Health officials in Alberta, Canada, made the decision to “physically close” a local church building until its leaders agree to finally comply with coronavirus regulations.
Police vehicles blocked entrances to the parking lot of GraceLife Church in Edmonton Wednesday morning and temporary fencing was erected around the building. The congregation has met normally since summer 2020, despite requirements that church gatherings limit capacity, require masks, and practice social distancing.
Over the last nine months, the province’s health department fielded more than 100 complaints about GraceLife and conducted 18 inspections, resulting in multiple fines and orders to comply. Its pastor was arrested and spent a month in jail refusing the conditions of bail, that he agree to follow health regulations.
The Justice Centre for Constitutional Freedoms, which represents GraceLife and its pastor James Coates, said the move to barricade private church property prevents citizens from “exercising their Charter freedoms of peaceful assembly, association, and worship.”
As officials surrounded the church, dozens of GraceLife members gathered outside and sang hymns, according to a report by the Globe and Mail.
“Please pray for wisdom as our elders navigate this new development!” one member tweeted, posting a screenshot of the view of the new fencing from the church’s security camera.
Premier Jason Kenney told Albertans a week ago that the province is in its third wave of COVID-19 outbreaks. He suggested that more stringent enforcement by police may be necessary at this point, saying authorities have “been very patient during a difficult time trying to get compliance through education, through voluntary compliance, and using sanctions as a last resort.”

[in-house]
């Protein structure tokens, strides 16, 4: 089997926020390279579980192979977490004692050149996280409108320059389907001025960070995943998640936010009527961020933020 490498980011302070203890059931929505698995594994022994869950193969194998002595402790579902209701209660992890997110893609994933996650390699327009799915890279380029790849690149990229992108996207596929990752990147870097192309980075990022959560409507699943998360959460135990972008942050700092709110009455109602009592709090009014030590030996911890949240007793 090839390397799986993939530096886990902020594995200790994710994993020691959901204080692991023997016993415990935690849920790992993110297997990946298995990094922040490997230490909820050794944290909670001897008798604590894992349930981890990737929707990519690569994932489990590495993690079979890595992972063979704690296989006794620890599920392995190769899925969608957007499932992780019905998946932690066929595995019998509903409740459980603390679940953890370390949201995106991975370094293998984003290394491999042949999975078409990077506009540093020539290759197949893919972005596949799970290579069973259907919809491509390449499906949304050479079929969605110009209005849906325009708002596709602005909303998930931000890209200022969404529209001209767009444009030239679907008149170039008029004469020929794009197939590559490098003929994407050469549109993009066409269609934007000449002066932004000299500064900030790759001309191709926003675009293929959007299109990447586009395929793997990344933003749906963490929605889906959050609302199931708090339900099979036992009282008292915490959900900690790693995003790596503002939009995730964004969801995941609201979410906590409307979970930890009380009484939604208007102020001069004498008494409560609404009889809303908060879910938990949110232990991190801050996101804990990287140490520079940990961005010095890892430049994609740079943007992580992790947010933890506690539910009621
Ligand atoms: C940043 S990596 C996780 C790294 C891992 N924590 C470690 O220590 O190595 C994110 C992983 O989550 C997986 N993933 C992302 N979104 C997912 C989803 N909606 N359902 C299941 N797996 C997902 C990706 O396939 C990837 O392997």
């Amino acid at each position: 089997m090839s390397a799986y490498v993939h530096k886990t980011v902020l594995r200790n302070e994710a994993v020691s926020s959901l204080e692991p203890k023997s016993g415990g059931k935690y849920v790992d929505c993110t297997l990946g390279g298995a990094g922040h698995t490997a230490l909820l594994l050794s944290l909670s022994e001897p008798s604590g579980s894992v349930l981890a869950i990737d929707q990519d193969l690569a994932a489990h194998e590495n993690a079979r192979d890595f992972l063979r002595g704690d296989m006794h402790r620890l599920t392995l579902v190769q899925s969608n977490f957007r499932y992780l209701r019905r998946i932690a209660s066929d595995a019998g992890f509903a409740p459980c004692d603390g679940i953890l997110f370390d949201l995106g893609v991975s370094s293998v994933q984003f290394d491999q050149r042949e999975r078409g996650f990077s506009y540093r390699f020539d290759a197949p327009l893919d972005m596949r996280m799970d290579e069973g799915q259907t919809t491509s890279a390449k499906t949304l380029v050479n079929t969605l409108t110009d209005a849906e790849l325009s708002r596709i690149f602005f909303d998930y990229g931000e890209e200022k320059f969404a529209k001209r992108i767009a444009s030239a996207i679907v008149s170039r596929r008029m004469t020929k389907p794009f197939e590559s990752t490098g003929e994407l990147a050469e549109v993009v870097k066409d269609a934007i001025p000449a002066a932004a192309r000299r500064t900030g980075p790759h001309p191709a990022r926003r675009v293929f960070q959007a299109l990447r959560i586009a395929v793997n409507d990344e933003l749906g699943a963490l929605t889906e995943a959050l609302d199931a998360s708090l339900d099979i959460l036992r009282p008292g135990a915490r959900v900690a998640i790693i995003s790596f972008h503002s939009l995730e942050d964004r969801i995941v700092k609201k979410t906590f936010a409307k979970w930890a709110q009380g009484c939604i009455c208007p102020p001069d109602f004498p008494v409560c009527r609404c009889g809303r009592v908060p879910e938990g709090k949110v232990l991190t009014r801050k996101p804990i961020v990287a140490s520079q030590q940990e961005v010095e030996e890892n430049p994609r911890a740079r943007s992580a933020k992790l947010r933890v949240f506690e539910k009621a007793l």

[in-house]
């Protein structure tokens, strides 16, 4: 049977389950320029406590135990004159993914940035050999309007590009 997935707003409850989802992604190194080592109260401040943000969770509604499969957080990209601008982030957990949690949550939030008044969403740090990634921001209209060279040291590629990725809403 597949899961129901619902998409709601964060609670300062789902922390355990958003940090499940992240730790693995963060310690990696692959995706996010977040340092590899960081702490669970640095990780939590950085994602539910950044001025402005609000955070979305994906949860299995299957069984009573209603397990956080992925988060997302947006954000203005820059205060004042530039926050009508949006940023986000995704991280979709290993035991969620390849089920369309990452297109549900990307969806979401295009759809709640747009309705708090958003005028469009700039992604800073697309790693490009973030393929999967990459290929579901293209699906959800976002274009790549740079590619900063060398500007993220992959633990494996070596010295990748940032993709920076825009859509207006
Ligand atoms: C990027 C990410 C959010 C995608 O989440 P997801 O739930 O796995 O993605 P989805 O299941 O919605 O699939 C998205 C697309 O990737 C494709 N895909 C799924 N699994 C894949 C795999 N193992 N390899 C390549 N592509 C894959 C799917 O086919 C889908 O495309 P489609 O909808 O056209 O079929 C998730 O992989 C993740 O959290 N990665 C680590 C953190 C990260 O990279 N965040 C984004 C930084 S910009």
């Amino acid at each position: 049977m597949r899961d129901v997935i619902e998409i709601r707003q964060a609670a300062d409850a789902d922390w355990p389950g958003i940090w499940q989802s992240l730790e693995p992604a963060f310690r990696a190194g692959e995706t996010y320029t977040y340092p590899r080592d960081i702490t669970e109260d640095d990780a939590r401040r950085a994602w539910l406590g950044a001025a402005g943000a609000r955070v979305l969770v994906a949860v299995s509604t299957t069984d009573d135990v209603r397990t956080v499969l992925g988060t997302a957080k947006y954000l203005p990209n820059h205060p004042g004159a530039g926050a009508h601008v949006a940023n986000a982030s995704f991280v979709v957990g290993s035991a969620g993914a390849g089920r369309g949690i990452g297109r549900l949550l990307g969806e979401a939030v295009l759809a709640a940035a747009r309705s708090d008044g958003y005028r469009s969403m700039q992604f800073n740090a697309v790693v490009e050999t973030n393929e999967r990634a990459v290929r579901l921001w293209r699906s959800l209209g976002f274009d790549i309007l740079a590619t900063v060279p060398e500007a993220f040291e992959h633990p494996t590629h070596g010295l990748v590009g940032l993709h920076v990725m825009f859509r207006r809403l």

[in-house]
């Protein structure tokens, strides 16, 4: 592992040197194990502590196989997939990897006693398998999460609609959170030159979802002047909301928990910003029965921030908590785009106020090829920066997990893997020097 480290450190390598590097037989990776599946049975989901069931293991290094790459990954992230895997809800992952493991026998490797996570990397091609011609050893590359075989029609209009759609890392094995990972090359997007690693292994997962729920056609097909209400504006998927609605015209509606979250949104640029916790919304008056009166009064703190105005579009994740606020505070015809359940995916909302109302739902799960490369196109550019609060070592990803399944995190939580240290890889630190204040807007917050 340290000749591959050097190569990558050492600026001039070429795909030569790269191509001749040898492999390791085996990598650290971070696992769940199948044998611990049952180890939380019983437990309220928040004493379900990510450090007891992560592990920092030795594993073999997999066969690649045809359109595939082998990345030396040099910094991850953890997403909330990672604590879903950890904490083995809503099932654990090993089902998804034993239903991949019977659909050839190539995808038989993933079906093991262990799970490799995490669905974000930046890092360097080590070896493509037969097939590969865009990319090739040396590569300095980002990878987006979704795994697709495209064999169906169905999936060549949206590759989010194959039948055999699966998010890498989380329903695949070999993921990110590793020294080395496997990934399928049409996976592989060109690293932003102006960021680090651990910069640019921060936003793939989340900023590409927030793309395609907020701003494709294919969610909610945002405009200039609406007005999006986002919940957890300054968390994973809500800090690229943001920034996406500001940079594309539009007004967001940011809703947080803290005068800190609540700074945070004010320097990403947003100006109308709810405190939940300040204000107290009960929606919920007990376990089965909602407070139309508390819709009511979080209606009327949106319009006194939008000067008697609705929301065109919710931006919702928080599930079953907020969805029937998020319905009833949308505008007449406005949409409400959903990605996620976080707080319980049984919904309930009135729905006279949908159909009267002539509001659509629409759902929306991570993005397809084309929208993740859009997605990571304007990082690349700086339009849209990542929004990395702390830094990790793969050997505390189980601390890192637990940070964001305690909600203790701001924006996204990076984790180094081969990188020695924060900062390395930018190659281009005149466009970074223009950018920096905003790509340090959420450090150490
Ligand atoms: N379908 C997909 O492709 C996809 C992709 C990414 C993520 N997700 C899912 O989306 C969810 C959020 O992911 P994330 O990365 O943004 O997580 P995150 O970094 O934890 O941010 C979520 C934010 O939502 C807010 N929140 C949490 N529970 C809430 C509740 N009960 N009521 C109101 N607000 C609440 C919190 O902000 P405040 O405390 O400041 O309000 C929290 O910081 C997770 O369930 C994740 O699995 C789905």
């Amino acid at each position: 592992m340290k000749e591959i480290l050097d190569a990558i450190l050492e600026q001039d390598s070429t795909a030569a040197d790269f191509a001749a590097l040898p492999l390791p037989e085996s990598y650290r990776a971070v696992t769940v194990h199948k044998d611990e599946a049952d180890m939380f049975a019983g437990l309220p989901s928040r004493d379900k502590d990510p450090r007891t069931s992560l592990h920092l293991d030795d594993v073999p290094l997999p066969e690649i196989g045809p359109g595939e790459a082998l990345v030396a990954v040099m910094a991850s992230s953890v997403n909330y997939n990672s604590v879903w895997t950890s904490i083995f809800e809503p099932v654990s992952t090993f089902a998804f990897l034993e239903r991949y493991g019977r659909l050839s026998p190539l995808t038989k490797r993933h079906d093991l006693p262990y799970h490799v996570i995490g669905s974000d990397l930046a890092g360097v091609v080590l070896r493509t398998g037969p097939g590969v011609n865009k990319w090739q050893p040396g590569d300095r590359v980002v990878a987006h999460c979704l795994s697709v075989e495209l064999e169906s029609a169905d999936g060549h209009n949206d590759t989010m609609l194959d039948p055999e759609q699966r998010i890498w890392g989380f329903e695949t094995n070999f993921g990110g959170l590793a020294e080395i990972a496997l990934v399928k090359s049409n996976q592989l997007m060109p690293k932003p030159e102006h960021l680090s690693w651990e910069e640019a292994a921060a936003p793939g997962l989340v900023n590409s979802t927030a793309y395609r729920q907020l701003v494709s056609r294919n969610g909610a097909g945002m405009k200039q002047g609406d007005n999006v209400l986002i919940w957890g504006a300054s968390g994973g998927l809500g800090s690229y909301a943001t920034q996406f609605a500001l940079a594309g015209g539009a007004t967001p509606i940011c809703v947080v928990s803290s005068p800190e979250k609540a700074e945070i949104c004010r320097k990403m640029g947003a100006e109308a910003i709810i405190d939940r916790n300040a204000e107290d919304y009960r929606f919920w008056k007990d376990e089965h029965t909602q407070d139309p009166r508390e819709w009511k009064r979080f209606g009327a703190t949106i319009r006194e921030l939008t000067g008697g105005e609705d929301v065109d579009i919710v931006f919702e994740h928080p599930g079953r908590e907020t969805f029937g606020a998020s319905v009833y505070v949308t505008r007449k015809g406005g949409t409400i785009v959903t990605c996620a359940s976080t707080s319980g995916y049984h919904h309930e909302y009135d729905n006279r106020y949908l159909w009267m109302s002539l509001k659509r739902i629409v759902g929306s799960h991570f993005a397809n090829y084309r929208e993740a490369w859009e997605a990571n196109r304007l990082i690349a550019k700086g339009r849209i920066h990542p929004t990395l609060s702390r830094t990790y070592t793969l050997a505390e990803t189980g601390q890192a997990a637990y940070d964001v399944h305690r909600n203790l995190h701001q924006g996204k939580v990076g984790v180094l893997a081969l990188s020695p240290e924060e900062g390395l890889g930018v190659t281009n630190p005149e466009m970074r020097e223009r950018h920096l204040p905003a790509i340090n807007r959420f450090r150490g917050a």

The GraceLife case has drawn the attention of those in both Canada and the US who fear government overreach during pandemic. Alberta legislator Dan Williams, a conservative politician and a Christian, spoke up to defend worship as a fundamental freedom. He said while he respects the 15 percent capacity limit for gatherings, “it is a different line to cross to barricade a church, a place of God.”
GraceLife leaders consider the COVID-19 risks overblown and claim that their ability to continue gathering without spreading the virus is proof.
“We believe love for our neighbor demands that we exercise our civil liberties,” the church wrote. “We do not see our actions as perpetuating the longevity of COVID-19 or any other virus that will inevitably come along. If anything, we see our actions as contributing to its end—the end of destructive lockdowns and the end of the attempt to institutionalize the debilitating fear of viral infections.”
Pastor Coates is due in court next month for violating gathering limits at GraceLife.